‘They couldn’t afford fresh herbs when I was at college,’ says Chris Galvin, laughing hugely. ‘They’d show us a drawing of the real thing and then give us some dried stuff!’ He shakes his head still grinning at the memory, ‘when I first worked at The Ritz aged 20 I couldn’t believe it when I saw what a bunch of tarragon actually looked like fresh! Since then I’ve never lost the joy of going round markets, seeing fresh produce, imagining what I could do with it.’
Chris is, of course, together with brother Jeff, the man behind Galvin La Chapelle, Galvin at Windows, Galvin Cafe a Vin and the spot we’re sitting in at the moment, Galvin Bistrot De Luxe, the place where it all started in 2005. It’s a restaurant that smells right as soon as you walk in; it may be on Baker Street but get inside and you’re in Paris for sure. There’s garlic in the air, the soft murmur of French as the staff polish glasses ready for the lunch service, chefs are in the room eating their midday meal early and there’s a clear sense of things being done right. It’s the kind of eaterie that Chris, who is in his chef’s whites himself today, despite having a large empire to run, loves with a passion.
France has always been his touchstone, ‘When I was a lot younger I’d write to all the great French restaurants in France, asking if I could come work as a trainee. On holidays we’d always go to France and all the different regions where I’d go to the markets, get produce and cook.’
‘My dad would take us kids to France in our old Vauxhall Viva, we’d sleep in the car and I’d wake up enthralled at seeing peaches growing at the side of the road, grapes too, it was incredible. Later when I was twenty one I got one of the first Access credit cards and took myself through France running up a massive bill on the way and eating in as many places as I could. It took five years to repay that bill but it was worth it. Much as I like all kinds of cuisines, this is the one for me. France still holds me spellbound just as much as it did then and I feel I’ve spent a whole lifetime just scratching the surface of their cuisine.’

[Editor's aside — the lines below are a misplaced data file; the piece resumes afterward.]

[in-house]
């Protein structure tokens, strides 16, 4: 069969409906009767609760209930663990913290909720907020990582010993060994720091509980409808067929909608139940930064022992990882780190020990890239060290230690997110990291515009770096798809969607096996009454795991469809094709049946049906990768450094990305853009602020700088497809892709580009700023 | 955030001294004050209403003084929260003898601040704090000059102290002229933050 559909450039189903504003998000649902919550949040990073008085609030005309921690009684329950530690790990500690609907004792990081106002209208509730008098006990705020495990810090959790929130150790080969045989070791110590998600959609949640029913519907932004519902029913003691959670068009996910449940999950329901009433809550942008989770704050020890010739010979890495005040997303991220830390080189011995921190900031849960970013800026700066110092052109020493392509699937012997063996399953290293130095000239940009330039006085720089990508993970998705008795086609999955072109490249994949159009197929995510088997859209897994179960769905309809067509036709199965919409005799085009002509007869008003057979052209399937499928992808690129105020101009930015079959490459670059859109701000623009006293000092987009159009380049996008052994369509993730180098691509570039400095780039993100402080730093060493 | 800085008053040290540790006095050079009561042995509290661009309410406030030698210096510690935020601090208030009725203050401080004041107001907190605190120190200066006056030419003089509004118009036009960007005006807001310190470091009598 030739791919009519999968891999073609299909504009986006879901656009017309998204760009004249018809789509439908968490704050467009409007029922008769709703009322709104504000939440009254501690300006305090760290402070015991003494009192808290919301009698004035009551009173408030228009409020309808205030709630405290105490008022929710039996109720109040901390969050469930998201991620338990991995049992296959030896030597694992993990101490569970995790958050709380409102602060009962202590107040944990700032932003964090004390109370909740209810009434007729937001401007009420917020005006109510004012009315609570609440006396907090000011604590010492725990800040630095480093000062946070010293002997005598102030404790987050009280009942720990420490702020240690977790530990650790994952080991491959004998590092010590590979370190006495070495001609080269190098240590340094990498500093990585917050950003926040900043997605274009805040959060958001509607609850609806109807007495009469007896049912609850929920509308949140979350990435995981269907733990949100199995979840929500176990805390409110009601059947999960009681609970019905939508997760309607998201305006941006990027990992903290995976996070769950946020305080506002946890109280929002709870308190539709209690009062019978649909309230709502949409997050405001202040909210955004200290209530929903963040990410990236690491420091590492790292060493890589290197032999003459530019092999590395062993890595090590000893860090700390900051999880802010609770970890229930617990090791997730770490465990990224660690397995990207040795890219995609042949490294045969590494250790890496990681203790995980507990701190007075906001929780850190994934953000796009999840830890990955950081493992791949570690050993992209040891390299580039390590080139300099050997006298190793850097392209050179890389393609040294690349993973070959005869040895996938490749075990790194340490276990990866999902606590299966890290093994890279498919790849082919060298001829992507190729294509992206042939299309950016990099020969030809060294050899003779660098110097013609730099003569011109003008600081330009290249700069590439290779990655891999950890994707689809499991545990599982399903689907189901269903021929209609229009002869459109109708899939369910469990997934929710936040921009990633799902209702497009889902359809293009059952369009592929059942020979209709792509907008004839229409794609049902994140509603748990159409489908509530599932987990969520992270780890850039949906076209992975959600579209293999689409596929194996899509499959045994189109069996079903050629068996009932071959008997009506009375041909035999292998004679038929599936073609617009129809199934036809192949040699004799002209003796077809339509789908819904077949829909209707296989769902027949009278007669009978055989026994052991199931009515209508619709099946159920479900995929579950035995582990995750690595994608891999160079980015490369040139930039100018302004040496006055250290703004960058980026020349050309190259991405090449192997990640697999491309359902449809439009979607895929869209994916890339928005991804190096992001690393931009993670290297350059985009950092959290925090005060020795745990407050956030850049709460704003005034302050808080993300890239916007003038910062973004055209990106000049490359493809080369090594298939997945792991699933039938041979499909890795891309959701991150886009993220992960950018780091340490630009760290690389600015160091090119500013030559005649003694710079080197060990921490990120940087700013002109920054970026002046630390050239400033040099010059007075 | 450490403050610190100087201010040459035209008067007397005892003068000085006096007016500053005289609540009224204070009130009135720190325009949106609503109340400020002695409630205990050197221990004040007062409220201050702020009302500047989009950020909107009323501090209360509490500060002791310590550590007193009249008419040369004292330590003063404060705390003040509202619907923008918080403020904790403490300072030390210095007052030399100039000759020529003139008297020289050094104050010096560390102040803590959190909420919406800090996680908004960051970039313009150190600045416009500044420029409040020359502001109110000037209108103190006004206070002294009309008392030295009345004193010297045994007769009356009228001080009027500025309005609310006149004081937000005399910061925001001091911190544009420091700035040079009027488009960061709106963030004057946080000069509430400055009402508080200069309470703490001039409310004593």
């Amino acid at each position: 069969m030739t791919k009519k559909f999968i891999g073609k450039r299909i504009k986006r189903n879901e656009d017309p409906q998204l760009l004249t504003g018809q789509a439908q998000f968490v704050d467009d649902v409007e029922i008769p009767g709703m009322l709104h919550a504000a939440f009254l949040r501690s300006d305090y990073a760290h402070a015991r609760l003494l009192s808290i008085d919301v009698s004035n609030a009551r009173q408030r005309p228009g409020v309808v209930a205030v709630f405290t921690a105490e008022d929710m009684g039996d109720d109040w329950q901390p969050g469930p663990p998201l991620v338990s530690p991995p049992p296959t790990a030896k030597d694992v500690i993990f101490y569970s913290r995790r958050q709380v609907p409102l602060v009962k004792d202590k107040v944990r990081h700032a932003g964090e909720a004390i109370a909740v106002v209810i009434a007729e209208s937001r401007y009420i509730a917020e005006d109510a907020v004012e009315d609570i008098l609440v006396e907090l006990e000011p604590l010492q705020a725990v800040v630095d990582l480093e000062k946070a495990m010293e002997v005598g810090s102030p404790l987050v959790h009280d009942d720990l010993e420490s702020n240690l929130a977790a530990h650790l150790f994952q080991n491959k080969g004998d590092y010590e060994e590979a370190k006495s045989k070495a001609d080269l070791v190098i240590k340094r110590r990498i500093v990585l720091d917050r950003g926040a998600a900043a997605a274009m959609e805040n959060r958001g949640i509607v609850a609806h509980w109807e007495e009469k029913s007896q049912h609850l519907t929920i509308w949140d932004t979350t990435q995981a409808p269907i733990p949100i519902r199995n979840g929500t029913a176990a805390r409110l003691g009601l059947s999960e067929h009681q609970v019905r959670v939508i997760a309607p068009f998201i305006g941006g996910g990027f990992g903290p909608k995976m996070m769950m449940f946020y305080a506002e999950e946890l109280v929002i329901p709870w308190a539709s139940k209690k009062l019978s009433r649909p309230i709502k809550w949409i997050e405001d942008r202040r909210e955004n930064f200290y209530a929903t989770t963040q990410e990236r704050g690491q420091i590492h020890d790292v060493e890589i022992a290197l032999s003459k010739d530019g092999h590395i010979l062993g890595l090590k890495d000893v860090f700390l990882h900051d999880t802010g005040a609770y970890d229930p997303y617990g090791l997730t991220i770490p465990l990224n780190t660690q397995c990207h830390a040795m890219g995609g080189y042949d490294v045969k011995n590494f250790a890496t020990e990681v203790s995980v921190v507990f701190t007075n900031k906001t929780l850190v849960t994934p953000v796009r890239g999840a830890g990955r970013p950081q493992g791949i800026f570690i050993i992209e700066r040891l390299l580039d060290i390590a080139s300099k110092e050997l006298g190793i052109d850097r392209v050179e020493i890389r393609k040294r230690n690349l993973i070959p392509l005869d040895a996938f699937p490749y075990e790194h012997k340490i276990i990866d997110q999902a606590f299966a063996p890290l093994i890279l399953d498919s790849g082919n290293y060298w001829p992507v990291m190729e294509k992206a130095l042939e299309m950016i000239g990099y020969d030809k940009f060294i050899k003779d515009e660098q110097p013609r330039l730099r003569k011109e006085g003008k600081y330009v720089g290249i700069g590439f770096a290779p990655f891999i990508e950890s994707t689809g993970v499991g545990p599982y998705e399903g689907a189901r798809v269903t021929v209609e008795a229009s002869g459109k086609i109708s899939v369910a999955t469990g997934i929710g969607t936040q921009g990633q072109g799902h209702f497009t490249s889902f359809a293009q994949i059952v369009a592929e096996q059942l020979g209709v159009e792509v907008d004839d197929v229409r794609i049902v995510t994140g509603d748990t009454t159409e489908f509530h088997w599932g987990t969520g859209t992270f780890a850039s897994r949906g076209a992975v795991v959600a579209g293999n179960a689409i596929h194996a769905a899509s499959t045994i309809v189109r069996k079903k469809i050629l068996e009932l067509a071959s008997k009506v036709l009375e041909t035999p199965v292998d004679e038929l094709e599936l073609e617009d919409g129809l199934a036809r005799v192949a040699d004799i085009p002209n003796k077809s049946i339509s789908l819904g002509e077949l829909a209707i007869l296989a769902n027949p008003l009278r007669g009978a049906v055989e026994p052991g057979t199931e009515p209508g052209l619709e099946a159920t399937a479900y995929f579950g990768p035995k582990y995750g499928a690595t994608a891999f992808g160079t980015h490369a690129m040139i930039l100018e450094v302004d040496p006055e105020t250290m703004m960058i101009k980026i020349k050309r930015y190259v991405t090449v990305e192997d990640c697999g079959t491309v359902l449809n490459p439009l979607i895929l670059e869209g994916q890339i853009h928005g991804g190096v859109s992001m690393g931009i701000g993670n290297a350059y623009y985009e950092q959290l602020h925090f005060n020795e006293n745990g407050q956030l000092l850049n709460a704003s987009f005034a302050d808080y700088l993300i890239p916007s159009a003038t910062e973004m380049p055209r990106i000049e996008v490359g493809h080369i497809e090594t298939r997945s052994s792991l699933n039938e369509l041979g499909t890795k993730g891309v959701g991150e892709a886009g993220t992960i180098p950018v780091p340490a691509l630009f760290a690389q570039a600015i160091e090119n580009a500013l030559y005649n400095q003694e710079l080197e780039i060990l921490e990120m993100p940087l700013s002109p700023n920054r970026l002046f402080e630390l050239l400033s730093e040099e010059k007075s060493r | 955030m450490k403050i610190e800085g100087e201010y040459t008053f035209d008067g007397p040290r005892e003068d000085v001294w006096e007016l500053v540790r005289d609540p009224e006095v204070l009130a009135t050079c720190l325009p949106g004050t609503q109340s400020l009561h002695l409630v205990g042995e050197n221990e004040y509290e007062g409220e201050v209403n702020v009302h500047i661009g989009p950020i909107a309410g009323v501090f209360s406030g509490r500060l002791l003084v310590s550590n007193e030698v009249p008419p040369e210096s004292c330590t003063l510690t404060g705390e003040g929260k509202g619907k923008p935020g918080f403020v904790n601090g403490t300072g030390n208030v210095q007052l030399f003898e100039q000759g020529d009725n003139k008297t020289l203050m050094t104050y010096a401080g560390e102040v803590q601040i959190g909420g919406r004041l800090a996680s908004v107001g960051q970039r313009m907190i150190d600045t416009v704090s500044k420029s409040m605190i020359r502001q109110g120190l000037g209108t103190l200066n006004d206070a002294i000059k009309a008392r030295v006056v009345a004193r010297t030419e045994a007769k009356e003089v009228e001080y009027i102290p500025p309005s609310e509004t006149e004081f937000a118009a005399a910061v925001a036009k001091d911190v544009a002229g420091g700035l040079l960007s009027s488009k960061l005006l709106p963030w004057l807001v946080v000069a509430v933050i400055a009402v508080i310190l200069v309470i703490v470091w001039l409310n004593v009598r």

Chris’s accent, younger sounding than his actual age, is tinged with Essex not French, and he speaks quietly but with the authority of a man who has worked his way up the hard way, the traditional way, from being pot washer to Antony Worrall Thompson, ‘lovely man’, via The Ritz, The Lanesborough, Terence Conran and The Wolseley to where he stands today, one of the most respected chefs in town.
‘I’ve never really wanted a lot in life financially though,’ he says leaning back on one of the restaurant’s ironically rather luxurious banquettes. ‘I just like doing what I do really. We even moved as a family from a great big house to a little one in a village in Essex for the quality of life and it was one of the best things I’ve ever done.’
With such a successful career, you wonder what was the impetus to go out and open his own place was; after all he wasn’t short of well paid employment. ‘Well I’d been cooking a lot of years, most chefs want their own place and I was no different, but you wonder if you’ll ever have the money to do it. I got to the point where I felt I knew enough to do it and if I didn’t I never would. Mind you, if I’d known then about the other struggles you have to face, the legals, the rules and regulations maybe I wouldn’t have!’